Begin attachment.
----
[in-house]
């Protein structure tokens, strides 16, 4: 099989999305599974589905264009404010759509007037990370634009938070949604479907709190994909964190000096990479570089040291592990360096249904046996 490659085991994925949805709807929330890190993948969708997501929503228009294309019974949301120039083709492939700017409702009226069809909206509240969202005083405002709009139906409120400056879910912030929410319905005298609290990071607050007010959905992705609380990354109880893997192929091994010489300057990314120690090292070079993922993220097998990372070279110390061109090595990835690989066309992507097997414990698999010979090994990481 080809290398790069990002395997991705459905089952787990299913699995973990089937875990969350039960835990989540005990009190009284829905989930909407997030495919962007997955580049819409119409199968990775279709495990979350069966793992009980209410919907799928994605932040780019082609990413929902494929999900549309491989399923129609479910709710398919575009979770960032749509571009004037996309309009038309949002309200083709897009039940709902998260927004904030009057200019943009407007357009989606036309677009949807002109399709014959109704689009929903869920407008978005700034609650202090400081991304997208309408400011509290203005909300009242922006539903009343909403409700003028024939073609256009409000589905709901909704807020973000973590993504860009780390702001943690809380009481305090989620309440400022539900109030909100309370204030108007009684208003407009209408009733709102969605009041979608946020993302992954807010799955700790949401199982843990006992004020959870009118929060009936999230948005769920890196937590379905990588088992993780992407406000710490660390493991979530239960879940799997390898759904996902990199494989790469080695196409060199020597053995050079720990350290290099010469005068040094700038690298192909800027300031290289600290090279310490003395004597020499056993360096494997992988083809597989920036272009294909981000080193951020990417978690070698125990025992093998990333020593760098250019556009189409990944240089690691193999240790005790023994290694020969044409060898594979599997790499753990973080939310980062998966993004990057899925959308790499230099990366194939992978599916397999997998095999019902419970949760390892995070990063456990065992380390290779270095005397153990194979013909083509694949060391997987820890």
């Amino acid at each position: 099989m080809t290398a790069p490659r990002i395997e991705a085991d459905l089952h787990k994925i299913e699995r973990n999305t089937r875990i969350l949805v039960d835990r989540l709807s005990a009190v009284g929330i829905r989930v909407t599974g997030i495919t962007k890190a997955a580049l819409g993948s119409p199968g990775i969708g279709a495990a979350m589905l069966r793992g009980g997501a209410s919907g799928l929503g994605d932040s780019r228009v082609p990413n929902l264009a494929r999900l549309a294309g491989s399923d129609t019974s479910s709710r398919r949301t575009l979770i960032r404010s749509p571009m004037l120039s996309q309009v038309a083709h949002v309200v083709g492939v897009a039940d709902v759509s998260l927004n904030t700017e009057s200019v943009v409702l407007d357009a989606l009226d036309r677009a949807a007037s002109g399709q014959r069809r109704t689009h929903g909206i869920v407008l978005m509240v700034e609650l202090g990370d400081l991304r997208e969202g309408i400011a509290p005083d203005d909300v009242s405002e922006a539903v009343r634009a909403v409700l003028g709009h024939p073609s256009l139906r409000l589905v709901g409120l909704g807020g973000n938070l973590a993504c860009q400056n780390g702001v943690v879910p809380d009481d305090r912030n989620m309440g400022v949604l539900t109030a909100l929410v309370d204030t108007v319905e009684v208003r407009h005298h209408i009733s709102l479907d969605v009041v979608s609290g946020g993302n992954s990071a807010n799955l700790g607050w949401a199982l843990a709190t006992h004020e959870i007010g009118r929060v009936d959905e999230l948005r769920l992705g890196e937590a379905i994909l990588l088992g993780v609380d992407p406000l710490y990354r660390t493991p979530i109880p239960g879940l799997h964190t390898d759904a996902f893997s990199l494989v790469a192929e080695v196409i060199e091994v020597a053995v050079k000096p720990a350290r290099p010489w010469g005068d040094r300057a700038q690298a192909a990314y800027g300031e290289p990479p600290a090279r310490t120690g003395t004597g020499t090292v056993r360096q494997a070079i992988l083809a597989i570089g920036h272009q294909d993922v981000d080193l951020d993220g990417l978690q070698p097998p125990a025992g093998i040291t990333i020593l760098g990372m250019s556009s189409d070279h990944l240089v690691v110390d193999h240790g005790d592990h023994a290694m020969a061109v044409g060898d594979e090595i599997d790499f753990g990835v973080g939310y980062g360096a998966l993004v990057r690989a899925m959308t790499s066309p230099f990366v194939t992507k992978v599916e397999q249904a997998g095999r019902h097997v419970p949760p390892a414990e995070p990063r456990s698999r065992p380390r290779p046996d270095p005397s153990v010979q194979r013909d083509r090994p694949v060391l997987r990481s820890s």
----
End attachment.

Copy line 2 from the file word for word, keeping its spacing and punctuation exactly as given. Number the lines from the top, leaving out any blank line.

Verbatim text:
């Protein structure tokens, strides 16, 4: 099989999305599974589905264009404010759509007037990370634009938070949604479907709190994909964190000096990479570089040291592990360096249904046996 490659085991994925949805709807929330890190993948969708997501929503228009294309019974949301120039083709492939700017409702009226069809909206509240969202005083405002709009139906409120400056879910912030929410319905005298609290990071607050007010959905992705609380990354109880893997192929091994010489300057990314120690090292070079993922993220097998990372070279110390061109090595990835690989066309992507097997414990698999010979090994990481 080809290398790069990002395997991705459905089952787990299913699995973990089937875990969350039960835990989540005990009190009284829905989930909407997030495919962007997955580049819409119409199968990775279709495990979350069966793992009980209410919907799928994605932040780019082609990413929902494929999900549309491989399923129609479910709710398919575009979770960032749509571009004037996309309009038309949002309200083709897009039940709902998260927004904030009057200019943009407007357009989606036309677009949807002109399709014959109704689009929903869920407008978005700034609650202090400081991304997208309408400011509290203005909300009242922006539903009343909403409700003028024939073609256009409000589905709901909704807020973000973590993504860009780390702001943690809380009481305090989620309440400022539900109030909100309370204030108007009684208003407009209408009733709102969605009041979608946020993302992954807010799955700790949401199982843990006992004020959870009118929060009936999230948005769920890196937590379905990588088992993780992407406000710490660390493991979530239960879940799997390898759904996902990199494989790469080695196409060199020597053995050079720990350290290099010469005068040094700038690298192909800027300031290289600290090279310490003395004597020499056993360096494997992988083809597989920036272009294909981000080193951020990417978690070698125990025992093998990333020593760098250019556009189409990944240089690691193999240790005790023994290694020969044409060898594979599997790499753990973080939310980062998966993004990057899925959308790499230099990366194939992978599916397999997998095999019902419970949760390892995070990063456990065992380390290779270095005397153990194979013909083509694949060391997987820890």